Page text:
• Once Abilene makes sure she didn't drop anything when she jumped, she finds a creek behind some nearby trees and washes her face in it.
    • Okay, so even if she does like jumping out of moving trains, at least she's into personal hygiene. Good to know.
    • She suddenly feels really alone, so she grabs a stick and rattles it along the fences on the way into town, making up funny rhymes to go with the rhythm as she walks.
    • Suddenly, her stick bonks into a gate—and it's a really weird one.
    • It's got all kinds of junk welded into it—forks, horseshoes, kettles—and even the word PERDITION. Interesting…
    • The house behind it looks pretty freaky, too, so Abilene just keeps on walking (and rhyming), but more quietly now.
    • Oh, great—now she's passing a graveyard.
    • She's pretty creeped out by now, and then she hears a noise behind her.
    • She tries to keep the rhymes coming (boy, this girl has got some guts), but a man suddenly finishes her poem for her. Yikes.

    Chapter 3

    Shady's Place, May 27, 1936

    • So there's a dude with a pitchfork behind Abilene.
    • Oh, phew. He's the pastor who was supposed to meet Abilene at the station. And he found her compass—she had dropped something, after all.
    • He figured that she might have jumped, so he came to find her.
    • Is jumping off trains really that common around here? Is this weird, or is it just us?
    • Shady takes her into town, explaining that he's only sort of a pastor; he's just filling in till they find a new one.
    • The town doesn't look at all like Abilene's dad had described it in his stories. But it is the Great Depression, after all.
    • They stop in at the newspaper office, and guess who Abilene gets to meet?
    • Hattie Mae. She still writes that column, and she's totally nice. She gives Abilene a soda and a sandwich and tells her she can take as many old papers to read as she wants.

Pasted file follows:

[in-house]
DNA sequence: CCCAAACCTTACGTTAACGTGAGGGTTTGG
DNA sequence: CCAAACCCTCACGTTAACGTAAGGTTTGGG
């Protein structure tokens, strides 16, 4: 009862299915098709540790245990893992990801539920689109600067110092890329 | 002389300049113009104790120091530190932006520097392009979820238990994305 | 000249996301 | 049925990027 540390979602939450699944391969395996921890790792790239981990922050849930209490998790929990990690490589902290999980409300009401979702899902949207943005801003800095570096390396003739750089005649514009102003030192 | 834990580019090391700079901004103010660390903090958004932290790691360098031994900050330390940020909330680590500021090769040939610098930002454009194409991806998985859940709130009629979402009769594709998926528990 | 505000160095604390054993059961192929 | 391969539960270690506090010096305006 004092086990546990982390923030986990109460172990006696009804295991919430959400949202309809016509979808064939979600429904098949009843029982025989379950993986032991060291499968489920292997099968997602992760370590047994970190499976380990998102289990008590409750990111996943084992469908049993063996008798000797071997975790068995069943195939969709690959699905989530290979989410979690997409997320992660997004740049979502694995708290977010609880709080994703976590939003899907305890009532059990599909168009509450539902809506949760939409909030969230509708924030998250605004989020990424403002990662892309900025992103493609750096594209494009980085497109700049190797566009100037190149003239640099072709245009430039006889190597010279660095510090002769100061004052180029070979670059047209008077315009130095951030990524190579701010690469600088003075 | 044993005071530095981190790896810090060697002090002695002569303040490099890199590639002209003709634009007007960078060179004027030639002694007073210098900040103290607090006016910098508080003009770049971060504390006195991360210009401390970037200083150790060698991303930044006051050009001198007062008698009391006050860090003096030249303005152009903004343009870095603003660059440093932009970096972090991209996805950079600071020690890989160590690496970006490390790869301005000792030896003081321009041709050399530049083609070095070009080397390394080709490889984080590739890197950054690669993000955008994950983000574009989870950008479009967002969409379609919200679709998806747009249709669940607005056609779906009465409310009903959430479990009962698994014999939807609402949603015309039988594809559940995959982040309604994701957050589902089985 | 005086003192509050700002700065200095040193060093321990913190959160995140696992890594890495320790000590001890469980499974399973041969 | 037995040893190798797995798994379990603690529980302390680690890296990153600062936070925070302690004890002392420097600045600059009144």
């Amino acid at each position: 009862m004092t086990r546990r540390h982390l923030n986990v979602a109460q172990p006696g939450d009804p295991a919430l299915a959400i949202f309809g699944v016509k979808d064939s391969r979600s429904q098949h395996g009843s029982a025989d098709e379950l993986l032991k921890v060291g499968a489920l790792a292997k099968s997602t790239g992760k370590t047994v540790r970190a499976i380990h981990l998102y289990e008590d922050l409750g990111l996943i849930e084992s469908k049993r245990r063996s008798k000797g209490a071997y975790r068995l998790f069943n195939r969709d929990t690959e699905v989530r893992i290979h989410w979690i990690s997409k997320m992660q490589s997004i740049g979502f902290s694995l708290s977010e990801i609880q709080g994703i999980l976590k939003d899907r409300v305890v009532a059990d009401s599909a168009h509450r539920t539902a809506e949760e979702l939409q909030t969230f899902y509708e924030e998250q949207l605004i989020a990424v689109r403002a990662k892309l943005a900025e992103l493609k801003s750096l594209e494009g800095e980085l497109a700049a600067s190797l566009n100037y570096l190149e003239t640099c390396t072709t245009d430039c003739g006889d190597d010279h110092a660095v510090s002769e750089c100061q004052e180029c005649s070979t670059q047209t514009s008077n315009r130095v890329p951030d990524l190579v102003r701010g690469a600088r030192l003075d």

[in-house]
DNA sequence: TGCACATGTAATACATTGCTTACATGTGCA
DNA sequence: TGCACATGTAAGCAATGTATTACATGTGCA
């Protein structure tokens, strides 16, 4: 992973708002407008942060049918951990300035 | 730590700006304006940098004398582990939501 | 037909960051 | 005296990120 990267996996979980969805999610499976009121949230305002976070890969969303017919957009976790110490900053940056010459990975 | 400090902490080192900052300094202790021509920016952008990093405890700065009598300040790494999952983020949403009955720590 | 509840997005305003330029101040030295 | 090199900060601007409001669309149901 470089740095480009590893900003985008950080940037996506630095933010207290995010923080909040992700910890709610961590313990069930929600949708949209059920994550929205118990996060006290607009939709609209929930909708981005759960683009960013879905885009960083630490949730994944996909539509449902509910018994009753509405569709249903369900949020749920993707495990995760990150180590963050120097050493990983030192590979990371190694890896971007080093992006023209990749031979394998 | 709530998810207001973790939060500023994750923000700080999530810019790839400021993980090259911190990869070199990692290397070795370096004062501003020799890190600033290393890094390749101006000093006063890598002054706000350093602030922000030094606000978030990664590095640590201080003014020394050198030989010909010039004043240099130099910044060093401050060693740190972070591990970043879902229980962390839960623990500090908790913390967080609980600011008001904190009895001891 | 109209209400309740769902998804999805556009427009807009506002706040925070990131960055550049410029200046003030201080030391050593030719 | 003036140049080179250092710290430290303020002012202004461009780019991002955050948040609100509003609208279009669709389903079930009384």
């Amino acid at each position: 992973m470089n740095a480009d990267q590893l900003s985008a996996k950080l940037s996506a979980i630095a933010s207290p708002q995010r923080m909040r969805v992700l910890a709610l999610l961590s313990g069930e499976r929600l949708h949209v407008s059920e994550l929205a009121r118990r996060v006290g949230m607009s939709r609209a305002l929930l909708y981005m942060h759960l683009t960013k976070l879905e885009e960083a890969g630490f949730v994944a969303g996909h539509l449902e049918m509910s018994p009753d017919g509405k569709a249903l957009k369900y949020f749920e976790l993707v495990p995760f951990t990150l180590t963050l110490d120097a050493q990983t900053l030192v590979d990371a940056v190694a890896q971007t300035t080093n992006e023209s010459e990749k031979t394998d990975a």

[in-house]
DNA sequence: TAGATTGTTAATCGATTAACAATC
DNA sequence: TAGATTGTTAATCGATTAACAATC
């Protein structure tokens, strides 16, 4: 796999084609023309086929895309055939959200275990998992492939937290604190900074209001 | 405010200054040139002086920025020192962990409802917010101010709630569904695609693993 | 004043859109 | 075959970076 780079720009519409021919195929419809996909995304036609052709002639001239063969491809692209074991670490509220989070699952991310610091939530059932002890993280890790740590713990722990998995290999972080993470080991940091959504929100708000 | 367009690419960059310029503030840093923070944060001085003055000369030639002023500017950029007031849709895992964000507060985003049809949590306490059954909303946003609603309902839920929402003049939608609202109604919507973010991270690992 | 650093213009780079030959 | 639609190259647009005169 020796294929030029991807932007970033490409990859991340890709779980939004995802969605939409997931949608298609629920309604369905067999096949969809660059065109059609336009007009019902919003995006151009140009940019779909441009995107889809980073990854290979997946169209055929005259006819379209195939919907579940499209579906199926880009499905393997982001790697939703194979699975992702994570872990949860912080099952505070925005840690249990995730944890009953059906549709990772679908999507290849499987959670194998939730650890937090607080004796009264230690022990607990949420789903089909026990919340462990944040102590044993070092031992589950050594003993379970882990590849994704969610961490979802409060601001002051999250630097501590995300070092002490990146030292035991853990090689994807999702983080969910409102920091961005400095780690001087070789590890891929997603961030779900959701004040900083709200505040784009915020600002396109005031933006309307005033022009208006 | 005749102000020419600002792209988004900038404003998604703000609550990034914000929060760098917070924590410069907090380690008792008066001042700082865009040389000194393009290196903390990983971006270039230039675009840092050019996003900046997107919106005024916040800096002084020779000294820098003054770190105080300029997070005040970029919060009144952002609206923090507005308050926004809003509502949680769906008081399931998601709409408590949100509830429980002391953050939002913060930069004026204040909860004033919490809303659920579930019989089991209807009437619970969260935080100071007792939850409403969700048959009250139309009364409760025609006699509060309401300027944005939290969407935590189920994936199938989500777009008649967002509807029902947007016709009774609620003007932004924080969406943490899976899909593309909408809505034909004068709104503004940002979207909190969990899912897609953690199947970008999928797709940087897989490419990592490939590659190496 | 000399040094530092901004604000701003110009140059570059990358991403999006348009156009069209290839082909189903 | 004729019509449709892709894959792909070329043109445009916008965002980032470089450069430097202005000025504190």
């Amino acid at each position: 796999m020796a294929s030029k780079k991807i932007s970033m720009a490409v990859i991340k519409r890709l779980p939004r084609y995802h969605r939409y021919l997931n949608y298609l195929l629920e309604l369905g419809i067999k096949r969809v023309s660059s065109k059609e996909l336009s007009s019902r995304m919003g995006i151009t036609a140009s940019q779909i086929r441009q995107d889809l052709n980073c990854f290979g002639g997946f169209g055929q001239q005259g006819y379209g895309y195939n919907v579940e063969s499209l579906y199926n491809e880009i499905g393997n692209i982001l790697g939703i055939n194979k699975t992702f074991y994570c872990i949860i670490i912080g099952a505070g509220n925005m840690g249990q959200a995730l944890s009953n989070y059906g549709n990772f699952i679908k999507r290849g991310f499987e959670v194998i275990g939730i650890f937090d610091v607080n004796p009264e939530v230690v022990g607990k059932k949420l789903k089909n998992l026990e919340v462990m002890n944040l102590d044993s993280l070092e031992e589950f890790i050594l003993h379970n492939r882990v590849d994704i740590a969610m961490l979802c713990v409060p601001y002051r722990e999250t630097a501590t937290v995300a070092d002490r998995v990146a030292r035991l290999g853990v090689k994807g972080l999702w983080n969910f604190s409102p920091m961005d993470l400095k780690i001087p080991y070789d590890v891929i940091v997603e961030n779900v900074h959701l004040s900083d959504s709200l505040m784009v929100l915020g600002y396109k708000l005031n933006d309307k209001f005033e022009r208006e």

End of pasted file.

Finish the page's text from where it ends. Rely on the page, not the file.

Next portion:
• Now for the not-so-nice part: they're sending her to school tomorrow.
    • What?! It's the summer!
    • Not yet, apparently. Tomorrow's the last day of school, and they want her to meet the local kids.
    • There's something weird about the way Shady and Hattie Mae are acting—like maybe Abilene'll be staying for longer than just the summer…
    • Next up, Shady and Abilene head to Shady's house which is… how shall we put this? Totally bizarre. It's half saloon, half church, and half wood shop. And yes, we know that doesn't add up right.
    • Abilene has lived in lots of weird places, she tells us—barns, shacks, abandoned railroad cars—but nothing as weird as this.
    • Shady shows her to her room, upstairs.
    • She hides a bag of her stuff under a floor board and finds a box already hidden there, full of a bunch of letters, a map, and some other odds and ends.
    • As she goes to sleep, she wonders if all that stuff might somehow or other have belonged to her dad.
  • Chapters 4-5

    Chapter 4

    First Morning, May 28, 1936

    • Hey, it's Abilene's first day of school.
    • Hey, it's Abilene's last day of school, too.
    • Shady has made her some (only slightly burnt) breakfast, which makes her feel like she's at a fancy hotel.
    • She eats next to him as he works on fixing Hattie Mae's typewriter, and they trade some totally corny puns about the letters on the broken keys.
    • Then she heads out to school.

    Chapter 5

    Sacred Heart of the Holy Redeemer Elementary School, May 28, 1936

    • Abilene's got a theory about schools.
    • She's been in and out of so many that she feels like she knows what the kids here will be like before she even meets them.
    • She says kids are universals. Say what?
    • It's like, there are always certain types of kids in each class, you know? The snobby ones, the poor ones, the nice ones…
    • The kids start in on her right away, asking if she's an orphan. Her response? She tells them that her mom's in a better place.
    • Of course, they all think that she died, but that's just Abilene's way of saying she ran off and left her and her dad to join a dance troupe in New Orleans. A better place, eh?
    • But then she tells them she has a daddy, and that he's just sent her here for the summer.
    • Some kids—Lettie, Ruthanne, and Billy—want to get to know her, but one of those pesky universals—a snobby snob named Charlotte—starts snobbing it up.
    • She doesn't want to talk to someone who lives in a saloon right nearby Miss Sadie's Divining Parlor.
    • So that's why that gate said Perdition. It belongs to a fortune teller.
    • Suddenly, the teacher, Sister Redempta, comes in.
    • She gives out everyone's report cards and then gives Abilene a summertime assignment. Awww man.
    • She's supposed to write a story, and Sister asks for some volunteers from the class to help her out. (Well, that's not so bad…)
    • You know how everyone avoids eye contact with a teacher when she asks for volunteers?